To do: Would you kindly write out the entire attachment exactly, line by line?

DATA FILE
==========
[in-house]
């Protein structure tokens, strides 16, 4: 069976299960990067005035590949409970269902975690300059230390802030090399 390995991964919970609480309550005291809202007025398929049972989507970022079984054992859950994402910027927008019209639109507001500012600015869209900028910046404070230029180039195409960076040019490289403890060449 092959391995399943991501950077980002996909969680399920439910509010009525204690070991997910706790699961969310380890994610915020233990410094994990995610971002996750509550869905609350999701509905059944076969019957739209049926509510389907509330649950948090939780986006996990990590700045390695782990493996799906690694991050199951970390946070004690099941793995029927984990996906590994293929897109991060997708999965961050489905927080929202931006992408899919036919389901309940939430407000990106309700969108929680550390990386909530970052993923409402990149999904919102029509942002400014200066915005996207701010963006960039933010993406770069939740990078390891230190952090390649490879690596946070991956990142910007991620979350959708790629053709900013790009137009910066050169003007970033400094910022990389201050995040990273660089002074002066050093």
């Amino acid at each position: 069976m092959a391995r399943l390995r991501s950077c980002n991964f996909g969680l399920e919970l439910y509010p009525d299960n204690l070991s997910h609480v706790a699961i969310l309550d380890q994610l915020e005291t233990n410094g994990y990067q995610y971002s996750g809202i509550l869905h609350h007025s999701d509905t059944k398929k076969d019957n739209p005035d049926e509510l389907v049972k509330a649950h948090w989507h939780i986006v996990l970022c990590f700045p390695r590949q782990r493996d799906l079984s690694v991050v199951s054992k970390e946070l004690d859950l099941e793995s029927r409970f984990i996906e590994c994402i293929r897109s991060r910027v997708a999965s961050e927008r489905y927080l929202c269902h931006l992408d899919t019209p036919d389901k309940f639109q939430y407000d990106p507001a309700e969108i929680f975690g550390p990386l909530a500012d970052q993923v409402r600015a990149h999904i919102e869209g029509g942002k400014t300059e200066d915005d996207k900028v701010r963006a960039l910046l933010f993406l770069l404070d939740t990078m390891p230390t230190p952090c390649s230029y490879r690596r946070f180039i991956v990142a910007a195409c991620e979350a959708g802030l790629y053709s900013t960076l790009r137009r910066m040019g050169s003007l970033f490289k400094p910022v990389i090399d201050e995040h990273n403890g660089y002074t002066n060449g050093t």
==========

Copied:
[in-house]
């Protein structure tokens, strides 16, 4: 069976299960990067005035590949409970269902975690300059230390802030090399 390995991964919970609480309550005291809202007025398929049972989507970022079984054992859950994402910027927008019209639109507001500012600015869209900028910046404070230029180039195409960076040019490289403890060449 092959391995399943991501950077980002996909969680399920439910509010009525204690070991997910706790699961969310380890994610915020233990410094994990995610971002996750509550869905609350999701509905059944076969019957739209049926509510389907509330649950948090939780986006996990990590700045390695782990493996799906690694991050199951970390946070004690099941793995029927984990996906590994293929897109991060997708999965961050489905927080929202931006992408899919036919389901309940939430407000990106309700969108929680550390990386909530970052993923409402990149999904919102029509942002400014200066915005996207701010963006960039933010993406770069939740990078390891230190952090390649490879690596946070991956990142910007991620979350959708790629053709900013790009137009910066050169003007970033400094910022990389201050995040990273660089002074002066050093």
């Amino acid at each position: 069976m092959a391995r399943l390995r991501s950077c980002n991964f996909g969680l399920e919970l439910y509010p009525d299960n204690l070991s997910h609480v706790a699961i969310l309550d380890q994610l915020e005291t233990n410094g994990y990067q995610y971002s996750g809202i509550l869905h609350h007025s999701d509905t059944k398929k076969d019957n739209p005035d049926e509510l389907v049972k509330a649950h948090w989507h939780i986006v996990l970022c990590f700045p390695r590949q782990r493996d799906l079984s690694v991050v199951s054992k970390e946070l004690d859950l099941e793995s029927r409970f984990i996906e590994c994402i293929r897109s991060r910027v997708a999965s961050e927008r489905y927080l929202c269902h931006l992408d899919t019209p036919d389901k309940f639109q939430y407000d990106p507001a309700e969108i929680f975690g550390p990386l909530a500012d970052q993923v409402r600015a990149h999904i919102e869209g029509g942002k400014t300059e200066d915005d996207k900028v701010r963006a960039l910046l933010f993406l770069l404070d939740t990078m390891p230390t230190p952090c390649s230029y490879r690596r946070f180039i991956v990142a910007a195409c991620e979350a959708g802030l790629y053709s900013t960076l790009r137009r910066m040019g050169s003007l970033f490289k400094p910022v990389i090399d201050e995040h990273n403890g660089y002074t002066n060449g050093t």